Beer prices expected to soar as climate change challenges barley production

October 17, 2018 by  
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Shrinking barley yields caused by climate change will be disrupting the beer industry in the coming decades. The grain is central to beer production, and a new study published on Monday signals trouble for brewers who rely on the failing crop. Beer is the most popular alcoholic beverage worldwide, and consumers are equally as dismayed by the report, which will cause a surge in beer prices up to two times its current cost for some nations. The shortages in barley production are caused by extreme weather that has intensified because of global warming . Both heat waves and droughts are expected to decimate the beer industry in the second half of the century. These events, which are predicted to occur every two or three years, are directly linked to rising temperatures. At the current expected rates of temperature rise, experts say the production drop is inevitable. Related: A beer crisis is brewing in Germany as bottle recycling slows amid heatwaves The study, published by researchers at the University of East Anglia, said that brewery troubles are minor in comparison to other challenges the planet will face from climate change. Among these are food security, fresh water and storm damage. Even so, the 3 to 17 percent drop in barley yields is disheartening for beer fans who will face shortages and price spikes. China is set to face the most shortages this century, with the U.S. as a runner up. Beer production in Germany and Russia will also fall on hard times, but Ireland, Italy, Canada and Poland will see the largest price increases. In Ireland, which is home to a popular brew culture, the price for a 500ml bottle could rise from $2.50 to a whopping $5. “Climate change will affect all of us, not only people who are in India or African countries,” said Dabo Guan, professor of climate change economics and lead author of the study. Guan emphasized the importance of recognizing that climate change is not something that developed nations will be immune to. Ultimately, the answer lies in supporting policies that reduce the emissions causing this climate disruption, and many companies are moving forward and instating their own regulations. One such company is Anheuser-Busch InBev, the world’s biggest brewing house, which is planning on cutting its emissions by 25 percent by 2025. The company is also working on a drought-resistant strain of barley that could offset shortages as well as strains that could be grown throughout the winter. Via Reuters Image via Raw Pixel

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Beer prices expected to soar as climate change challenges barley production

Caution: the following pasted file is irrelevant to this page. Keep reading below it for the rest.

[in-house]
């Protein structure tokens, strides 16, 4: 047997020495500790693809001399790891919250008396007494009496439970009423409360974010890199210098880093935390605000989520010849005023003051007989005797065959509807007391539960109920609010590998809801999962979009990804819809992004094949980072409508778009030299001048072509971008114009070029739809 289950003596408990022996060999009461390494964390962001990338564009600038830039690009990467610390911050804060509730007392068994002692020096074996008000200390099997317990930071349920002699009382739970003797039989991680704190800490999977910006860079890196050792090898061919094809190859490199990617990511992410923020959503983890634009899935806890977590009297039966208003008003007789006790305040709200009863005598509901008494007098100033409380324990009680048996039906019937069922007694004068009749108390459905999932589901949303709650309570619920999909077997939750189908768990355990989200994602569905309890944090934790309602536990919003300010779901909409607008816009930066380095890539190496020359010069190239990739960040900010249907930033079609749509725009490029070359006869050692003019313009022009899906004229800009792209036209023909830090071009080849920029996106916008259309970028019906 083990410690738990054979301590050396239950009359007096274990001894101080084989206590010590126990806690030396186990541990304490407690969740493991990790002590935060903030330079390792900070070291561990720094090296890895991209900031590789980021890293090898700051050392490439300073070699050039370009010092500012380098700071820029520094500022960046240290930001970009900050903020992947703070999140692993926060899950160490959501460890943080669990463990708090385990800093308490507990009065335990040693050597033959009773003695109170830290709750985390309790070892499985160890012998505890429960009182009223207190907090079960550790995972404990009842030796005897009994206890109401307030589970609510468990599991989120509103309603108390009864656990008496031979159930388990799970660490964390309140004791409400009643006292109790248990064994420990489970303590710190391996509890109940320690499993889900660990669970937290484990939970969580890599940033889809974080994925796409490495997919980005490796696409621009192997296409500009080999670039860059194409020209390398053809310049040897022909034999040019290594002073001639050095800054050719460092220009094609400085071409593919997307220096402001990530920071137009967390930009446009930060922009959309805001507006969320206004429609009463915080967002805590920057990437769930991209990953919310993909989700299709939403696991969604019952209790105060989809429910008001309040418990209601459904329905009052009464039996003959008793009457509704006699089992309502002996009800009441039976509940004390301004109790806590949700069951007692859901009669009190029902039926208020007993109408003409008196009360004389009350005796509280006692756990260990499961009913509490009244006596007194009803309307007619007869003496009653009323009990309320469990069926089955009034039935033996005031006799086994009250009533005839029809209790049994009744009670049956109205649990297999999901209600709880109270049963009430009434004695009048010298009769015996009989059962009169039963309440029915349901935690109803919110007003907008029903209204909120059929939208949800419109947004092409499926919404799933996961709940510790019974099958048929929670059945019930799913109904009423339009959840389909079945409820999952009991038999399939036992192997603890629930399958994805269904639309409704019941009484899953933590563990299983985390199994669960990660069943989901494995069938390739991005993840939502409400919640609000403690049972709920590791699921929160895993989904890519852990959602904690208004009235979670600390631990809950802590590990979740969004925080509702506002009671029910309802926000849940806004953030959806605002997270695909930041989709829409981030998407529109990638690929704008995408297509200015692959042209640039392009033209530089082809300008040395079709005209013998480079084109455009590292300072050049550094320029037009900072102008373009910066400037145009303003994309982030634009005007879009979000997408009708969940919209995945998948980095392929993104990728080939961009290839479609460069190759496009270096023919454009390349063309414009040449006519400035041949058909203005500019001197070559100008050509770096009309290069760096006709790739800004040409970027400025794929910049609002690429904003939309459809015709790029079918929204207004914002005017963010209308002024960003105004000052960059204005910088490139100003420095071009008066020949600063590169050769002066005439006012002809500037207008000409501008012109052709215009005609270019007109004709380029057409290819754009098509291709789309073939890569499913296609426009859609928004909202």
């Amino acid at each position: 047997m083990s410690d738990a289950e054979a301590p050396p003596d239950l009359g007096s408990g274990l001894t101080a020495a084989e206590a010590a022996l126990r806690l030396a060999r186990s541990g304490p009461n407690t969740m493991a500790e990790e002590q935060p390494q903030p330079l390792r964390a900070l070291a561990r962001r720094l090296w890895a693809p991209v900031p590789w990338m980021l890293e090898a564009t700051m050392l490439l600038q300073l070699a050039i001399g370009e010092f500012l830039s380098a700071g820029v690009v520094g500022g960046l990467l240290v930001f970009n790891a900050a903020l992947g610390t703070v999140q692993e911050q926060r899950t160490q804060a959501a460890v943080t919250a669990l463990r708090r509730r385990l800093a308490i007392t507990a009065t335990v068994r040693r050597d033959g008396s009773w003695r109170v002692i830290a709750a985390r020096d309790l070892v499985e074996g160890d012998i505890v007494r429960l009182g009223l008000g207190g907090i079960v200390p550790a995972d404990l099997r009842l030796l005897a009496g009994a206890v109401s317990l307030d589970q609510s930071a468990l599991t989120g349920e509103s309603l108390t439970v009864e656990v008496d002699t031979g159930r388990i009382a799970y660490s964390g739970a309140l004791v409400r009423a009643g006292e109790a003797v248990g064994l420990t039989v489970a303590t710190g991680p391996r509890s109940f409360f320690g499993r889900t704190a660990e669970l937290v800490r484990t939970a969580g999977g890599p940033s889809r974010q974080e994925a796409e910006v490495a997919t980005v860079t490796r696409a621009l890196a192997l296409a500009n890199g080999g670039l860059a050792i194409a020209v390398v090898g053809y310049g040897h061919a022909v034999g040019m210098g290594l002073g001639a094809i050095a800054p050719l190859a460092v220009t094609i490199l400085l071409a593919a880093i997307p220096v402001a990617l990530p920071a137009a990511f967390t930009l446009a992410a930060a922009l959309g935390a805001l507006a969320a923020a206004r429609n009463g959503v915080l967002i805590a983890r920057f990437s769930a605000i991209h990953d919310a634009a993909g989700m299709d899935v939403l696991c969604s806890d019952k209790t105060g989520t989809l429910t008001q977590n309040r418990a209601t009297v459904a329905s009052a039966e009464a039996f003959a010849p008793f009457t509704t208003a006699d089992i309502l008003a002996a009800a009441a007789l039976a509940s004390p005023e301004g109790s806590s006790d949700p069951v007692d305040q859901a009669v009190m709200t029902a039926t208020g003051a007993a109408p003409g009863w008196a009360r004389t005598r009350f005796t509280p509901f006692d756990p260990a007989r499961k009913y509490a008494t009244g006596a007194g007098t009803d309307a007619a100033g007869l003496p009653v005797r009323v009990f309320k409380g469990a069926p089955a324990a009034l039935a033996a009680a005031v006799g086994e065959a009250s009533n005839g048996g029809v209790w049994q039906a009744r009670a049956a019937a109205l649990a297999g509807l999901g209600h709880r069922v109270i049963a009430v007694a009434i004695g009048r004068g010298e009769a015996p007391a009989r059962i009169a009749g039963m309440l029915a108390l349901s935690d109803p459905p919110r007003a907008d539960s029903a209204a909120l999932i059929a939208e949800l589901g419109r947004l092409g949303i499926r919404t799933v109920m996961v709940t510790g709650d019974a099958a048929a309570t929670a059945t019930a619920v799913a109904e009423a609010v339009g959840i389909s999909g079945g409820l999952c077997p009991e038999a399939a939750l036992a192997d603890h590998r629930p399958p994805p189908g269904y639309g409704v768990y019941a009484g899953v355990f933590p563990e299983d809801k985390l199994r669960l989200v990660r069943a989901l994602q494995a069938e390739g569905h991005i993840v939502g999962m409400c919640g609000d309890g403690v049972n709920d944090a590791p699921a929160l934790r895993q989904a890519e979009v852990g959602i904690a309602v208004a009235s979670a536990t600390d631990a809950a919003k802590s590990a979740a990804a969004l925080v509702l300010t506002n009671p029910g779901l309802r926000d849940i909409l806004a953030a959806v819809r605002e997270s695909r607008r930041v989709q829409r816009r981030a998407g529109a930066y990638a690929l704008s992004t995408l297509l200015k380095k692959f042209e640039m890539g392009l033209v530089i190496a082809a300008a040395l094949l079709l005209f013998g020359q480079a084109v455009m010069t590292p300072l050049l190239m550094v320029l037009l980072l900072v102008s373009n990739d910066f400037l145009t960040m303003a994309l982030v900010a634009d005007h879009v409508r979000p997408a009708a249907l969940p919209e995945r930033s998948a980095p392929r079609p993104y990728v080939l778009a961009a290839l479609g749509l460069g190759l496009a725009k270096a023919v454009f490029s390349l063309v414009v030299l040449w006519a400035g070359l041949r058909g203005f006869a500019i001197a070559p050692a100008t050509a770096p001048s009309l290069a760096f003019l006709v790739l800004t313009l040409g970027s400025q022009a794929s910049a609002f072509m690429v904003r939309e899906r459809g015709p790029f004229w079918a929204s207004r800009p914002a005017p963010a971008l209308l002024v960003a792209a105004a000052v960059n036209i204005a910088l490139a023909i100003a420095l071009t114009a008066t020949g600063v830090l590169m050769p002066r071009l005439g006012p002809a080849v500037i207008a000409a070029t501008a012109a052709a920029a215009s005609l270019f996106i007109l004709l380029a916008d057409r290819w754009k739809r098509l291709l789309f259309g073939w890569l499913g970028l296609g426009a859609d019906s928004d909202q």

Danish brewer Carlsberg to swap plastic 6-pack rings for glue

September 6, 2018 by  
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The Danish beer company Carlsberg is doing its part in cutting down plastic waste . The brewing company just vowed to stop using plastic six-pack rings to hold its cans together, instead opting for glue. Once the new policy is in full swing, Carlsberg estimates it will save around 1,200 tons of plastic every year. CEO Cees ‘t Hart explained how Carlsberg experimented with some 40,000 variations before settling on the perfect glue. Hart described the glue as something similar in consistency to chewing gum and says it is just as effective as traditional plastic rings. Related: A beer crisis is brewing in Germany as bottle recycling slows amid heatwaves Carlsberg plans on debuting its glue-based six packs in Norway and the U.K. before distributing them around the world. Hart would not say how much the company invested in researching the new glue. The CEO did, however, assure customers that the price of Carlsberg beer would not go up with the new packaging. Instead, the company plans on using previous cuts to help pay for the new glue. Although Carlsberg invested heavily in the new glue, the company does not own the rights to the substance and hopes that other brewers will follow its lead. For reference, the glue does not stick to the hand once the cans are separated. Each six-pack will still feature a tiny plastic handle to make it easier to carry around. The new glue is not the only way in which Carlsberg is becoming more eco-friendly. In addition to ditching the traditional plastic rings, the company is improving the technology surrounding its recyclable bottles. Carlsberg is planning on using an extra layer of protection on each bottle that will increase its lifespan. The brewer has also created a new bottle cap that keeps the beer fresher and a different type of label ink that is more sustainable. It is yet to be determined if the moves will improve sales, but Carlsberg is definitely taking steps in the right direction for the environment. + Carlsberg Via Bloomberg , The Guardian Images via Carlsberg

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Danish brewer Carlsberg to swap plastic 6-pack rings for glue

Historic Polish microbrewery and mountain lodge gets a beautiful 21st-century update

June 12, 2018 by